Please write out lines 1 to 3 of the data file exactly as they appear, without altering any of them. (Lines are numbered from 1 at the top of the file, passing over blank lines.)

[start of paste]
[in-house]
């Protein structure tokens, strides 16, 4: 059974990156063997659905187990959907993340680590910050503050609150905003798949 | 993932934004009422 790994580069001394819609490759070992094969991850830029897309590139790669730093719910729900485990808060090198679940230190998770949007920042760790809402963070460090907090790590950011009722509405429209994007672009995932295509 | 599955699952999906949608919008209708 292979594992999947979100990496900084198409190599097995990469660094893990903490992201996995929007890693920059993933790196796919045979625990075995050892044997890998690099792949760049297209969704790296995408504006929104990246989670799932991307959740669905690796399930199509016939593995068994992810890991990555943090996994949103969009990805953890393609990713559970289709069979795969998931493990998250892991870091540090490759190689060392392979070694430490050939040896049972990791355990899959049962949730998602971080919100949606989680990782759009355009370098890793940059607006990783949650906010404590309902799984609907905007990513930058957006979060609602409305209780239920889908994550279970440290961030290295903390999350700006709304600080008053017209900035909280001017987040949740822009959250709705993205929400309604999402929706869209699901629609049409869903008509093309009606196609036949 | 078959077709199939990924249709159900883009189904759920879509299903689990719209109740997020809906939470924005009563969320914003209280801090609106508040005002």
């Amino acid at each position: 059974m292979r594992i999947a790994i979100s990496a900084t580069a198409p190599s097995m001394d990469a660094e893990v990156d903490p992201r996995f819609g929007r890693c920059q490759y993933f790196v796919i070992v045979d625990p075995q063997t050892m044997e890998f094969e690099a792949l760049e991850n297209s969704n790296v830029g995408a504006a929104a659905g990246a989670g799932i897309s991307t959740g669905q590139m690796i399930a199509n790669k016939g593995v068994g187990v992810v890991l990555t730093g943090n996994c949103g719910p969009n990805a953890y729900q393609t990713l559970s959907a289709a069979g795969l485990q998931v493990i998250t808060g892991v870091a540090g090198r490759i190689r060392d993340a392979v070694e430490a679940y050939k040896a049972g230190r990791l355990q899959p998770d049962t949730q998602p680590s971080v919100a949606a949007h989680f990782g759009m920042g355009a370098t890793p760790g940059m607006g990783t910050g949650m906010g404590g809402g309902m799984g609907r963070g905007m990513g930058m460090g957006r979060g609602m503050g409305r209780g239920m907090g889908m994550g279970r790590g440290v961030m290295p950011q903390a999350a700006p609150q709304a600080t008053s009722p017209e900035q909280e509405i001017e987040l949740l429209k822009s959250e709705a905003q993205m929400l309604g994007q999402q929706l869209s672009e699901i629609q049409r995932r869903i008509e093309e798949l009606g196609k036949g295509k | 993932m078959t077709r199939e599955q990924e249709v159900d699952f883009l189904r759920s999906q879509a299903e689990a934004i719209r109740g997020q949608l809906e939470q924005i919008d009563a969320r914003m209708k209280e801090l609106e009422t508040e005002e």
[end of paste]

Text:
[in-house]
């Protein structure tokens, strides 16, 4: 059974990156063997659905187990959907993340680590910050503050609150905003798949 | 993932934004009422 790994580069001394819609490759070992094969991850830029897309590139790669730093719910729900485990808060090198679940230190998770949007920042760790809402963070460090907090790590950011009722509405429209994007672009995932295509 | 599955699952999906949608919008209708 292979594992999947979100990496900084198409190599097995990469660094893990903490992201996995929007890693920059993933790196796919045979625990075995050892044997890998690099792949760049297209969704790296995408504006929104990246989670799932991307959740669905690796399930199509016939593995068994992810890991990555943090996994949103969009990805953890393609990713559970289709069979795969998931493990998250892991870091540090490759190689060392392979070694430490050939040896049972990791355990899959049962949730998602971080919100949606989680990782759009355009370098890793940059607006990783949650906010404590309902799984609907905007990513930058957006979060609602409305209780239920889908994550279970440290961030290295903390999350700006709304600080008053017209900035909280001017987040949740822009959250709705993205929400309604999402929706869209699901629609049409869903008509093309009606196609036949 | 078959077709199939990924249709159900883009189904759920879509299903689990719209109740997020809906939470924005009563969320914003209280801090609106508040005002």
């Amino acid at each position: 059974m292979r594992i999947a790994i979100s990496a900084t580069a198409p190599s097995m001394d990469a660094e893990v990156d903490p992201r996995f819609g929007r890693c920059q490759y993933f790196v796919i070992v045979d625990p075995q063997t050892m044997e890998f094969e690099a792949l760049e991850n297209s969704n790296v830029g995408a504006a929104a659905g990246a989670g799932i897309s991307t959740g669905q590139m690796i399930a199509n790669k016939g593995v068994g187990v992810v890991l990555t730093g943090n996994c949103g719910p969009n990805a953890y729900q393609t990713l559970s959907a289709a069979g795969l485990q998931v493990i998250t808060g892991v870091a540090g090198r490759i190689r060392d993340a392979v070694e430490a679940y050939k040896a049972g230190r990791l355990q899959p998770d049962t949730q998602p680590s971080v919100a949606a949007h989680f990782g759009m920042g355009a370098t890793p760790g940059m607006g990783t910050g949650m906010g404590g809402g309902m799984g609907r963070g905007m990513g930058m460090g957006r979060g609602m503050g409305r209780g239920m907090g889908m994550g279970r790590g440290v961030m290295p950011q903390a999350a700006p609150q709304a600080t008053s009722p017209e900035q909280e509405i001017e987040l949740l429209k822009s959250e709705a905003q993205m929400l309604g994007q999402q929706l869209s672009e699901i629609q049409r995932r869903i008509e093309e798949l009606g196609k036949g295509k | 993932m078959t077709r199939e599955q990924e249709v159900d699952f883009l189904r759920s999906q879509a299903e689990a934004i719209r109740g997020q949608l809906e939470q924005i919008d009563a969320r914003m209708k209280e801090l609106e009422t508040e005002e």